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Ontario woman’s remains to return home from the Bahamas: mother

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The remains of an Ontario woman who died in the Bahamas during hurricane Dorian will soon be returned home, her mother said.

Josie McDonagh said Alishia Liolli’s body was flown off the Abaco Islands to a funeral home in Nassau on Wednesday night and should be coming to Canada in the coming days.

“There’s nothing in this world that could explain what I’m experiencing right now,” McDonagh said through tears.

Liolli, 27, died after the full force of Dorian hit the Caribbean islands on Sept. 1. She had moved to the Bahamas in 2013 where she helped build and run a program for adults with autism.

McDonagh could not get in touch with her daughter or her son-in-law for days as she frantically posted for help on various websites. Liolli’s husband, Cialin Dany, was able to find someone with a working phone to deliver the devastating news to McDonagh.

“The first three days was hell for me,” McDonagh said.

During those days, McDonagh spent a lot of time dealing with Canadian Consulate officials in Nassau. She said they were also struggling to get information in the aftermath of the hurricane due to the devastation it wracked upon Abaco Islands.

The official death toll in the Bahamas stands at 50, but authorities expect that number to increase significantly.

“The embassy couldn’t reach out to anyone on the island,” McDonagh said. “There was no police force left on the island. Their hands were tied, our hands were tied.”

Then Dany stepped up, McDonagh said. He was running all over the island with the couple’s 17-month-old son trying to get the paperwork in order to bring his wife’s body to Canada.

“If it wasn’t for my son-in-law, she wouldn’t be coming home,” McDonagh said. “That’s seven days running around with my grandson. He ran out of diapers, he ran out of milk. I blame the Canadian government for not going in and having our own people there helping out.”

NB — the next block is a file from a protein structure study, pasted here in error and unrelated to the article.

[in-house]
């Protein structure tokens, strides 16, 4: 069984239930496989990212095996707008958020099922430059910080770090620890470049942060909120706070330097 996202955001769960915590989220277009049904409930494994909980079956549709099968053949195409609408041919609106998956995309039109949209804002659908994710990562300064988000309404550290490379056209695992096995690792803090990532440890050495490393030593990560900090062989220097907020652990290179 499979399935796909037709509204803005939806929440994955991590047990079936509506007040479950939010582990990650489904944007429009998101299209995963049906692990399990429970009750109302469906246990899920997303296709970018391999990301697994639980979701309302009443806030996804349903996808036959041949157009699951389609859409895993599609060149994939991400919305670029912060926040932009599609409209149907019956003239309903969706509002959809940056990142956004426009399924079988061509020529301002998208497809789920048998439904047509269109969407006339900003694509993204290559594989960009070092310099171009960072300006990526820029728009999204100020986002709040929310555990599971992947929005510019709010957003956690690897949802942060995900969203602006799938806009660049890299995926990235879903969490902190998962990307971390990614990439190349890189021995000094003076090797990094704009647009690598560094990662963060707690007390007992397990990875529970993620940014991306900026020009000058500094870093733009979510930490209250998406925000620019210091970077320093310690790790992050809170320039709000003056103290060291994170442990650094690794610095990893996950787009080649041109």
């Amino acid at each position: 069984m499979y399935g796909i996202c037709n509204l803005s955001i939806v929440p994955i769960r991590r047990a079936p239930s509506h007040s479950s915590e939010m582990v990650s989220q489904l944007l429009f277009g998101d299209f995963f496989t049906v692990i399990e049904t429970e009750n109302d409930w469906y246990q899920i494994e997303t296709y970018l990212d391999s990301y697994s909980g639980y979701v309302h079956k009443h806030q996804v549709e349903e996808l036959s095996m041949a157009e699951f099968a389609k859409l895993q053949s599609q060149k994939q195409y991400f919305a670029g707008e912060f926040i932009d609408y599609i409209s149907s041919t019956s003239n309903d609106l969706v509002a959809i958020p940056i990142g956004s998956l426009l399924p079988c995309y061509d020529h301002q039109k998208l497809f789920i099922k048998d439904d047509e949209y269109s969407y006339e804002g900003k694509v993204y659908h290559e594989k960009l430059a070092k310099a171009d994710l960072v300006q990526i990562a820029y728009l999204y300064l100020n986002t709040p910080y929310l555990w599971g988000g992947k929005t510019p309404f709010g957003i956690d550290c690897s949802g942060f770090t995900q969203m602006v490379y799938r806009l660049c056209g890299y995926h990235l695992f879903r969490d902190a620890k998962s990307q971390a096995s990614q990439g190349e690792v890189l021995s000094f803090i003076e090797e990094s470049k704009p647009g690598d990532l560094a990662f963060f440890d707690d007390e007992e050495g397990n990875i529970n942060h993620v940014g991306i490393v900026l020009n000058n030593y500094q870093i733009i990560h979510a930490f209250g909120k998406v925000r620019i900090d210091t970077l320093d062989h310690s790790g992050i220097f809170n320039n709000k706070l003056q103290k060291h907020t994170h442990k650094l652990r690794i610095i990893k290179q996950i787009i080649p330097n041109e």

McDonagh said she does not blame the people at the Canadian consulate, who continue to work under difficult circumstances, but she hopes the federal government can learn from her daughter’s ordeal.

Hours before Dorian pounded the Bahamas, Liolli asked her friends and loved ones on social media to pray for her family and the small island she called home.

“I’d be lying if I said I wasn’t terrified; but the dogs, chickens, husband & children are inside and everything is batted down the best we could!” Liolli wrote on Aug. 31. “I love you all — please pray for our Bahamasland, especially our Abaco.”

On Wednesday, Dany wrote about Liolli on Facebook.

“We had so much dreams and so much plans,” he said. “My heart is aching, my head is exploding.”

Liam Casey, The Canadian Press

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Trudeau was only one in dark makeup at 2001 party but nobody took offence: attendee

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VANCOUVER — A man who attended an “Arabian Nights” gala held by a private school in Vancouver says no one besides Justin Trudeau attended in skin-darkening makeup, but no one else there was dressed as Aladdin.

Wayne Hamill, who is white, says he doesn’t recall anyone expressing any offence over Trudeau’s costume or “brownface” makeup at the time.

Hamill went to the 2001 party because his kids were West Point Grey Academy students and he says the future Liberal leader’s costume was in keeping with the theme and others were dressed as belly dancers or wearing saris or veils.

He says he’s not a Trudeau supporter but he believes the uproar over a photograph showing Trudeau made up in brownface is unfair because it’s applying today’s standards to yesterday’s context.

Trudeau has apologized for the image and others that have emerged of him wearing skin-darkening makeup, saying he had a blind spot because of his privilege and he deeply regrets behaviour he now recognizes as racist.

He says in his 2014 book, “Common Ground,” that teaching at West Point Grey Academy gave him new insights into the “privileged lives” of private-school students that he didn’t glean from his own advantaged upbringing.

This report by The Canadian Press was first published Sept. 20, 2019.

The Canadian Press

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Ontario Human Rights Commission unveils new policy to tackle racial profiling

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VAUGHAN, Ont. — Ontario’s Human Rights Commission says racial profiling in law enforcement is profoundly harmful.

It says the police practice hurts black, Indigenous and other racialized communities.

The commission today released a new policy on eliminating racial profiling called Under Suspicion.

It says it’s the first such policy in the country.

Recommendations include acknowledging the problem, collecting data on police stops and independent accountability.

It also calls for officers to wear body cameras.

 

The Canadian Press

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